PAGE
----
Drawbacks of canals

There was a proposal in the 1830s for a ship canal along the coast, outside the railway embankment, from Dublin to the asylum harbour at Kingstown. A preliminary report was provided by William Cubitt after the House of Commons Select Committee on the Dublin and Kingstown Ship Canal had reported in July 1833.

Henry E Flynn was opposed to the idea and, in his A Glance at the Question of a Ship Canal connecting the asylum harbour at Kingstown with the river Anne Liffey at Dublin &c &c &c [George Folds, Dublin 1834], dedicated to Daniel O’Connell, he wrote eloquently of the drawbacks of the proposal, which included this:

Be it remembered, that the whole coast from Ringsend to Merrion is the bathing ground for the less affluent classes of the Citizens; and hundreds get their bread by attending on and bathing the females who frequent it.

And are the patriotic Would-be’s who support a Ship Canal equally reckless of the health, the morality, and the existence of those persons? Would they have no objection to expose their mothers, wives, sisters and daughters to the immediate wanton gaze, the scoffs, the jeers, the immodest jest, the filthy exposure and indecent exhibitions which the most abandoned race of men [ie sailors] could find in their dissolute minds to perpetrate in their view, and within their hearing? And yet, all this must be the consequence of a Ship Canal in the immediate vicinity of the female baths and bathing ground along the line.

Happily, the canal was never built.

2 responses to “Drawbacks of canals

  1. The ship canal proposal had been doing the rounds for at least a decade previous to this. Per Murray in “Ireland’s First Railway”, the Grand Canal engaged William Jessop to look at a plan to improve the return on their docks and he came up with a ship canal proposal at a projected cost of £405,000.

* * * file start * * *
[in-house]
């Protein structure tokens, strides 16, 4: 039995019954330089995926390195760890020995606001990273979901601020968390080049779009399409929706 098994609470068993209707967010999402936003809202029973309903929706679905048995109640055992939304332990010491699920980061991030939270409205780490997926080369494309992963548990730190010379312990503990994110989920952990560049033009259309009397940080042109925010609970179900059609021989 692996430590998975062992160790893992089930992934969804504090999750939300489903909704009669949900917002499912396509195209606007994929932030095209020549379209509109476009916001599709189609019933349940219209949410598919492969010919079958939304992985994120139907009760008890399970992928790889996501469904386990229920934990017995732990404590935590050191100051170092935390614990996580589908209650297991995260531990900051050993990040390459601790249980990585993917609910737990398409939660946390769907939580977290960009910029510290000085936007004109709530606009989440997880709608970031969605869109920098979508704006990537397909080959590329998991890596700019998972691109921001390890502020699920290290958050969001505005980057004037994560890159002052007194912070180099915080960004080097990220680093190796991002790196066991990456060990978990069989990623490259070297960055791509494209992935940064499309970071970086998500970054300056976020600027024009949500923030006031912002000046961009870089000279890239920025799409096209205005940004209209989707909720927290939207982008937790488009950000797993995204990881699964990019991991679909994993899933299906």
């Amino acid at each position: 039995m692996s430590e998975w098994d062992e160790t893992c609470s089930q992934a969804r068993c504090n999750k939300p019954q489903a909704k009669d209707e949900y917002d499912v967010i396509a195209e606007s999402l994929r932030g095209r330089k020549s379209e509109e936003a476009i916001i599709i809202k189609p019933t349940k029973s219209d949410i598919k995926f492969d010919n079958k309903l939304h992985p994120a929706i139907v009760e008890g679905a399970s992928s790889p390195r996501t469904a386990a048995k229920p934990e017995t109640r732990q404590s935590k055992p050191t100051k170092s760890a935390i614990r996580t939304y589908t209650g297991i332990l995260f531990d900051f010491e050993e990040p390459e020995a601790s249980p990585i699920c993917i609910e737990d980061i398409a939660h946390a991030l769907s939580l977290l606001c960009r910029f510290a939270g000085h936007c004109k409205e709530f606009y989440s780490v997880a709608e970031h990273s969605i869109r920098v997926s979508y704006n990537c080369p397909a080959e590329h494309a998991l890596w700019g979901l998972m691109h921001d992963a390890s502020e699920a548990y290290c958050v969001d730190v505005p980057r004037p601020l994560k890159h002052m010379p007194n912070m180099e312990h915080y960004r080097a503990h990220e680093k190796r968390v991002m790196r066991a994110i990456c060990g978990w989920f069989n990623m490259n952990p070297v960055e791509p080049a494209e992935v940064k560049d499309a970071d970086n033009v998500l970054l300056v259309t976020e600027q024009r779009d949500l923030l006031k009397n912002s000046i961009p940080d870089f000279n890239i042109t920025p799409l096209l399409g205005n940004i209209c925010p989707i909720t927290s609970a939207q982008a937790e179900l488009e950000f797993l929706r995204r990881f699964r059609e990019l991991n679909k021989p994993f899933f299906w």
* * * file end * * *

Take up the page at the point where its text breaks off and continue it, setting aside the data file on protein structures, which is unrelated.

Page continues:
A further proposal came from a James Killaly, who “proposed the embanking of a wide strip of foreshore, along which ships could sail in a dredged channel”. The Grand Canal Co petitioned Parliament in favour of this proposal also but to no avail.

    Section 55 of the Dublin and Kingstown Railway Act required that no compensation could be claimed if a ship canal were to subsequently materialise along the Dublin coast – provided that said ship canal did not touch the railway.

  2. I have been reading Murray, Bourne’s Memorial, the minutes of evidence to the Select Committee and Flynn, all but the first of which are available online. Flynn mentions plans by Jessop, Nimmo and Sir Thomas Hyde Page. Flynn’s prose is a bit difficult to follow, but it seems that Nimmo’s plan was for a canal in a straight line from Kingstown to the South Bull Wall. I wonder whether Murray may have got Killaly’s first name wrong: the DIA entry says that John designed a Dublin to Kingstown Canal. Jessop’s plan seems to have been published in 1800. I have no date for Page’s plan but Wikipedia may provide an approximate period. bjg

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